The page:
The Portuguese-born pianist reconnects so masterfully with the improvisational spirit of historic composers and applies such dedication and insight in her instruction and scholarship, her former teacher and colleague Gil Miranda, emeritus professor at the Oberlin College Conservatory of Music, says “she fulfills our best hope for an artist – someone who puts her special gift to the service of life and humanity.”
Mascolo-David’s 2007 release of Volume 2 of Valsas Brasileiras by Brazilian composer Francisco Mignone (1897-1986), relatively unknown before her vivid recreation of his romantic late-life waltzes, and her performance last year at the prestigious Teatro Sao Luiz in Lisbon were crowning achievements. These were rivaled only by what critics called “an affecting and imaginatively chosen” 2004 recital in Carnegie Hall’s Weill Recital Hall.
A career transformed
She got there, of course, with the requisite years of practice and also by overcoming a paralyzing hardship that ultimately led to her professional niche as a scholar/performer.
“It got to a point where I could not play anymore,” she says, recalling a depressing period in 1990 when tendonitis entirely crippled her hands. “It was horrible. I was faced with the idea that maybe I would have to find something else to do, and the question was what?”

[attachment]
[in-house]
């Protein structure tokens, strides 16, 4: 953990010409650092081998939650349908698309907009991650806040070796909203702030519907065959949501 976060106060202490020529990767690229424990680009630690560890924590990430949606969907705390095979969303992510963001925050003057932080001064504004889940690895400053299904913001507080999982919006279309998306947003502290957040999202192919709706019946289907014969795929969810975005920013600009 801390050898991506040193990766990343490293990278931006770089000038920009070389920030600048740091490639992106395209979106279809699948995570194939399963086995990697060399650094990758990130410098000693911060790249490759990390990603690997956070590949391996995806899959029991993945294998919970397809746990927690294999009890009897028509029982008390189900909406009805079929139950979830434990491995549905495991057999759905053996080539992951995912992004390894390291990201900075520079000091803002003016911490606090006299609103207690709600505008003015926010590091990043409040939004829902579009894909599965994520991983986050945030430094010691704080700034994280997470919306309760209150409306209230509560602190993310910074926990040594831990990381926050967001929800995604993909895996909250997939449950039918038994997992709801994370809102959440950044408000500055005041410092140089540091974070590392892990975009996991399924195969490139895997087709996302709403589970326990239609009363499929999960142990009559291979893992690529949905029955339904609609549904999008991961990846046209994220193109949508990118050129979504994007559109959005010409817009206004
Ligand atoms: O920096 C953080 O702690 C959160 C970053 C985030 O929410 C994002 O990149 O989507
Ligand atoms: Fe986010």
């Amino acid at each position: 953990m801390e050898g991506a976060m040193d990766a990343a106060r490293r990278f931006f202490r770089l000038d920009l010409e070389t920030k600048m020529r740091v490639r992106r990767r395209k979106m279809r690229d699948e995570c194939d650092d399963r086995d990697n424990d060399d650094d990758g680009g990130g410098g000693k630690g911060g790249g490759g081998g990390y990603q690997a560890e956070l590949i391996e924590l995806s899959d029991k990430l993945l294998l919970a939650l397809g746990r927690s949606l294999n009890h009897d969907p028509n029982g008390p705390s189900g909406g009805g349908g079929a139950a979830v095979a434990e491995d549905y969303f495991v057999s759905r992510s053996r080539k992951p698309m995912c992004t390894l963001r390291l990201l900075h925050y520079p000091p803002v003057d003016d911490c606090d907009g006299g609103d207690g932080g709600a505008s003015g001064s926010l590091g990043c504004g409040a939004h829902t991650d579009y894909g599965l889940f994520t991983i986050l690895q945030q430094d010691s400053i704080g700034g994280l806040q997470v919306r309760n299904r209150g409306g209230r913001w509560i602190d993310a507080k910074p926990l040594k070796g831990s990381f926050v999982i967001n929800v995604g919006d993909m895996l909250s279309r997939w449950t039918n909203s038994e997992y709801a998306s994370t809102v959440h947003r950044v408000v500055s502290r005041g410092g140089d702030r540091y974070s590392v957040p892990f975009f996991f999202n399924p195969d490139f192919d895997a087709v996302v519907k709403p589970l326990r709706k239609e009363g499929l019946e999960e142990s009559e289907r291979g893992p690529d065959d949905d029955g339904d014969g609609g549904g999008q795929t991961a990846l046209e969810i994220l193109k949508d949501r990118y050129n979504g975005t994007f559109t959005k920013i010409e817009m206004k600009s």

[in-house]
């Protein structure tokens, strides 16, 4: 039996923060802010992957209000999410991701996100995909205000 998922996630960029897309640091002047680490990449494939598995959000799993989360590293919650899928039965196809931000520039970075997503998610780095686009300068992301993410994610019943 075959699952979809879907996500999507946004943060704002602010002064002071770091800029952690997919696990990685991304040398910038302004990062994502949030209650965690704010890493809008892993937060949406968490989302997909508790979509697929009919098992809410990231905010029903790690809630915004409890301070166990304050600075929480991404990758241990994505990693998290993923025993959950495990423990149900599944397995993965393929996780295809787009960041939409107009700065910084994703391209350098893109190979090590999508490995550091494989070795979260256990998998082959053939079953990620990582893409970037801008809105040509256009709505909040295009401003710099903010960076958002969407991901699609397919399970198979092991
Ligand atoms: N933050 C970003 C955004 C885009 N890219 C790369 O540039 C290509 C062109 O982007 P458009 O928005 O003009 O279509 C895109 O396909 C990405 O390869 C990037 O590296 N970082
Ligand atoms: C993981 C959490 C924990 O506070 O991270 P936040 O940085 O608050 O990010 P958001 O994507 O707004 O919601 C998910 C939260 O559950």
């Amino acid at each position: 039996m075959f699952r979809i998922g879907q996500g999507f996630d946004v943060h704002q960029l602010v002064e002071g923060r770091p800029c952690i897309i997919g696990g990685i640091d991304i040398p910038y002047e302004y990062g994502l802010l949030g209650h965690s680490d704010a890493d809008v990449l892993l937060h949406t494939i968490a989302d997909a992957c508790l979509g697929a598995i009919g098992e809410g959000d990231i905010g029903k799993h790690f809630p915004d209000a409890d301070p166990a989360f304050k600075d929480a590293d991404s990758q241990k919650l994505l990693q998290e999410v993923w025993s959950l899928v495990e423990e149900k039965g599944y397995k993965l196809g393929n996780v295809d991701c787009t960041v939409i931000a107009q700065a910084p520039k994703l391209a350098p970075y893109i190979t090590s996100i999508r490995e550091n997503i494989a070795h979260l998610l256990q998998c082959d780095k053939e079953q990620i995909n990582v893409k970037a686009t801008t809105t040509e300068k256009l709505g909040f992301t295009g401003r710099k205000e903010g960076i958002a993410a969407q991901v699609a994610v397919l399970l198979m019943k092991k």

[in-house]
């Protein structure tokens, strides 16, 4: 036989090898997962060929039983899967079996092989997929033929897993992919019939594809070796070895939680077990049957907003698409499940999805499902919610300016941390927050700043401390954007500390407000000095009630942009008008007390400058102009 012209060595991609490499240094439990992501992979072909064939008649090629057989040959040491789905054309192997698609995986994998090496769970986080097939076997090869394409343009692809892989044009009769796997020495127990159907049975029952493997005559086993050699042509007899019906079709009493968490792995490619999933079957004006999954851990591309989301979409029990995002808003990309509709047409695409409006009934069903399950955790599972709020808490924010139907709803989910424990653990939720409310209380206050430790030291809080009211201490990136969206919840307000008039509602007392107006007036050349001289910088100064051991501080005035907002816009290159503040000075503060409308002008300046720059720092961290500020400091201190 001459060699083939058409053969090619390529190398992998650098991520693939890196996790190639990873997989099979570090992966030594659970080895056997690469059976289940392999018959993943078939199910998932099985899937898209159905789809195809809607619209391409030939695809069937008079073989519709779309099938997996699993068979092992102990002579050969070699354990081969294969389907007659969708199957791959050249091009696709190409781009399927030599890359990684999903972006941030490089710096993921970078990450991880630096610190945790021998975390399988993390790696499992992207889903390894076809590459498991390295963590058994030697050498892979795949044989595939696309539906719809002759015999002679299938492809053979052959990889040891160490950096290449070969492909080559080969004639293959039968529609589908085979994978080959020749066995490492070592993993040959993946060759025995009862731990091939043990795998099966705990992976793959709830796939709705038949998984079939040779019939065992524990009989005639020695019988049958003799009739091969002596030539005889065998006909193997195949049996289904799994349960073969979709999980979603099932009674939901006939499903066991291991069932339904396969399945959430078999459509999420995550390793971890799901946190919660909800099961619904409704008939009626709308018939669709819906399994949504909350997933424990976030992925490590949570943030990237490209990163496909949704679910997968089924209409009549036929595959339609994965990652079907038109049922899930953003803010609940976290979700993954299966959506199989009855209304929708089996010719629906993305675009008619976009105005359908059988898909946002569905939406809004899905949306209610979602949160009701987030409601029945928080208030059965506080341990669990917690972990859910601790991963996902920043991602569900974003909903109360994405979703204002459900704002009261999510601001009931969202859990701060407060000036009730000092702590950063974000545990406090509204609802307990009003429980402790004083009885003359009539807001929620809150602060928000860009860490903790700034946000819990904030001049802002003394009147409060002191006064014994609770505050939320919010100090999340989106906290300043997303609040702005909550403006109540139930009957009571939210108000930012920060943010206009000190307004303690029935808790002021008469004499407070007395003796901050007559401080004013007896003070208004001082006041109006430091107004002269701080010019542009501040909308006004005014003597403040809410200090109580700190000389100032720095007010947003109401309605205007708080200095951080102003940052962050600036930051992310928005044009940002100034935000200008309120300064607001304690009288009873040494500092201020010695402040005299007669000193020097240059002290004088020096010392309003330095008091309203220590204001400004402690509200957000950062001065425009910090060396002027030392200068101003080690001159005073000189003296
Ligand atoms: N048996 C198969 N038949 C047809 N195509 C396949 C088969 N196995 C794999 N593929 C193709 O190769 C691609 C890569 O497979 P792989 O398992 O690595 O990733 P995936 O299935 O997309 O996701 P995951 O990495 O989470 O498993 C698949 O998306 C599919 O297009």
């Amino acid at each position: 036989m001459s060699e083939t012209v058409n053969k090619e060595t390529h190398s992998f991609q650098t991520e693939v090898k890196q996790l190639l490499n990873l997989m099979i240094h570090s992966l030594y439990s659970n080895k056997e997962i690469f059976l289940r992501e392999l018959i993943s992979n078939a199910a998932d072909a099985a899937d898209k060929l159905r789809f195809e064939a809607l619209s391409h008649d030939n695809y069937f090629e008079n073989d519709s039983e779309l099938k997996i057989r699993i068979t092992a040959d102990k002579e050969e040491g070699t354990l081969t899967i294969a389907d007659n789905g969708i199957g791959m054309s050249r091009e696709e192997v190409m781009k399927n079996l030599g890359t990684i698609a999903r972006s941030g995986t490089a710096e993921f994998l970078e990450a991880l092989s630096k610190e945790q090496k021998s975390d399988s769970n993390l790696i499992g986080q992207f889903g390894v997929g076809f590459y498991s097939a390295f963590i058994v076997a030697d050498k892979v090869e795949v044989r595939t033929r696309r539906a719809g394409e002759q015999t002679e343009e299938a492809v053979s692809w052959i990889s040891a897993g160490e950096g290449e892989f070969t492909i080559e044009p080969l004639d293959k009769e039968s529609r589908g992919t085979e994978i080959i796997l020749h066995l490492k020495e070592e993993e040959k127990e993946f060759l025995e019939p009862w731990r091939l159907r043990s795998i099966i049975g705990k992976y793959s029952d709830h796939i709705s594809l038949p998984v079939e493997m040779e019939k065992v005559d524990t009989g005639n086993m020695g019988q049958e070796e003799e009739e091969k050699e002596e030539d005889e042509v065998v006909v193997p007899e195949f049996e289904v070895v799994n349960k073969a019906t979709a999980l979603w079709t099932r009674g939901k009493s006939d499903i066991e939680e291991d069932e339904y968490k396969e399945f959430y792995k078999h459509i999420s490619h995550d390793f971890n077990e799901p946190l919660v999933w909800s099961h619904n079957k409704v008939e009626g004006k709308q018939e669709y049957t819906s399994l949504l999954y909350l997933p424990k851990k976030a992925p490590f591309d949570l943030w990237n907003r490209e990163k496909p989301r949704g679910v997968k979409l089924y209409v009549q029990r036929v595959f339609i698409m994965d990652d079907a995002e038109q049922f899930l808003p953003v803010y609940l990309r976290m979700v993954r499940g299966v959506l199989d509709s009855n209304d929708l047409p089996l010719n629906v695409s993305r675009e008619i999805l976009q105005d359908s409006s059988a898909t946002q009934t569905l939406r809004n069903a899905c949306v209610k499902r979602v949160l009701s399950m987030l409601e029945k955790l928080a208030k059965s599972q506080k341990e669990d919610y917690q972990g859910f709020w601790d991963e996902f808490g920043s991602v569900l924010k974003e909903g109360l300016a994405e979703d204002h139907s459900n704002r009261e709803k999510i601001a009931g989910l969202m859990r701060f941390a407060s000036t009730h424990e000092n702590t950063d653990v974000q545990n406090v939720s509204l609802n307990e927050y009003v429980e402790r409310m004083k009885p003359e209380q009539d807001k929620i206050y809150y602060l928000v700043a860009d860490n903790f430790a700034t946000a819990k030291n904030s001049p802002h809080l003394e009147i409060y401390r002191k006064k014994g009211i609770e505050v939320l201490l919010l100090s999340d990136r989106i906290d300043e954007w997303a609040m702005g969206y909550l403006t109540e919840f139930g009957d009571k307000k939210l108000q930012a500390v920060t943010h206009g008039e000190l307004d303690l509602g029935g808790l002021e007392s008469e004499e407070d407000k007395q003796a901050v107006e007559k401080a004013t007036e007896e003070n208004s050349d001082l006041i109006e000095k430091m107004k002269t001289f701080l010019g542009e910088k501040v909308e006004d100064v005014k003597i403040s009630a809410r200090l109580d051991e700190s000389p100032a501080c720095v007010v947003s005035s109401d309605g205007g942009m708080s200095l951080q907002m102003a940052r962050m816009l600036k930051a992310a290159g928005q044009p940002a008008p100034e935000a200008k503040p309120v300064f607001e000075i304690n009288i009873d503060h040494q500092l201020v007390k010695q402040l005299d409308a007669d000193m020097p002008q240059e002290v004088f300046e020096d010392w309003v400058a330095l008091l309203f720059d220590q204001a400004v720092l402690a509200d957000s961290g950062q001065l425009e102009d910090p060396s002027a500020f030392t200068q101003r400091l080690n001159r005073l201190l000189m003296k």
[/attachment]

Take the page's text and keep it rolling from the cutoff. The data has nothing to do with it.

Mascolo-David focused on a master’s program in musicology and experimented with various therapies that didn’t cure her tendonitis. Eventually, a friend suggested she visit the Dorothy Taubman Institute of Piano in New York, which resulted in two intensive years learning an entirely new playing technique.
“It’s basically a scientific approach that unburdens physical limitations through physical coordination of fingers, hands, and arms,” she says. “I figured I would try it with everything I had, and then I’d know if it worked. I went after it with heart and soul.”
Accepting the Mignone challenge
By 1992, playing pain-free again, she possessed both the inspiration and advanced technical skills to challenge repertoire she wouldn’t have considered earlier, including the 24 evocative Brazilian waltzes by Mignone. Written in two sets of 12, Mignone had completed the works just two years prior to his death. Mignone’s widow, Maria Josephina Mignone, a pianist herself who had recorded the works, encouraged Mascolo-David to “do justice to them” and sent her the unpublished manuscripts.
“I immediately felt an emotional affinity with that music,” Mascolo-David says. “I love the romantic content of the music, because I’m a romantic at heart. The harmonies and melodies he uses also are quite unusual. It’s a very unique and beautiful language that applies to the majority of the classical music of Brazil, which has a rich background of European and African influences.”
After releasing Volume I of Valsas Brasileiras in 2001, Mignone’s widow called Mascolo-David’s contribution “of enormous importance and beauty, possessing both a captivating sonority and a complete affinity with the romantic atmosphere of the waltzes.” The Atlanta Journal-Constitution labeled the disc “a treasure. … She plays with a poetic, almost improvisatory spirit, in full command of the composer’s urbane voice.”